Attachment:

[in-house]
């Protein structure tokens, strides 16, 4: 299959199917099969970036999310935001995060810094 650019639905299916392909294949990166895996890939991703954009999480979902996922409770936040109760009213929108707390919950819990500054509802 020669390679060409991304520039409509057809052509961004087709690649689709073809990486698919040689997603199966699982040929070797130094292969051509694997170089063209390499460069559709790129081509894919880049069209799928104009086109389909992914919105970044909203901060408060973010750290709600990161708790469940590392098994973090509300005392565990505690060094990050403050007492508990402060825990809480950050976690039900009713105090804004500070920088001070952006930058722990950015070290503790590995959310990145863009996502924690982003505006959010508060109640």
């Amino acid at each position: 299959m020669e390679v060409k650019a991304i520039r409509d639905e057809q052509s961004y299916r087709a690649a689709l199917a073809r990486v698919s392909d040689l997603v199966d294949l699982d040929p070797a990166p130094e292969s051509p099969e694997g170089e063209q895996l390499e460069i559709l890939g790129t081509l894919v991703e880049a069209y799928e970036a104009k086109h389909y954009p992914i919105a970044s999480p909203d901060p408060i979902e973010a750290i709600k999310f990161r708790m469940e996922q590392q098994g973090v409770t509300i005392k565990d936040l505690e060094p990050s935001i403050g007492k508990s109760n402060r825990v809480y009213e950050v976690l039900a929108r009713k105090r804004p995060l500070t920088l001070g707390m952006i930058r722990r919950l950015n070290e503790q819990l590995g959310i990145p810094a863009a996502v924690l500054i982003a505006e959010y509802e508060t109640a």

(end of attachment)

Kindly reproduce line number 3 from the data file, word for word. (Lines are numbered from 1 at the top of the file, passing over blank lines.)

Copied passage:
């Amino acid at each position: 299959m020669e390679v060409k650019a991304i520039r409509d639905e057809q052509s961004y299916r087709a690649a689709l199917a073809r990486v698919s392909d040689l997603v199966d294949l699982d040929p070797a990166p130094e292969s051509p099969e694997g170089e063209q895996l390499e460069i559709l890939g790129t081509l894919v991703e880049a069209y799928e970036a104009k086109h389909y954009p992914i919105a970044s999480p909203d901060p408060i979902e973010a750290i709600k999310f990161r708790m469940e996922q590392q098994g973090v409770t509300i005392k565990d936040l505690e060094p990050s935001i403050g007492k508990s109760n402060r825990v809480y009213e950050v976690l039900a929108r009713k105090r804004p995060l500070t920088l001070g707390m952006i930058r722990r919950l950015n070290e503790q819990l590995g959310i990145p810094a863009a996502v924690l500054i982003a505006e959010y509802e508060t109640a």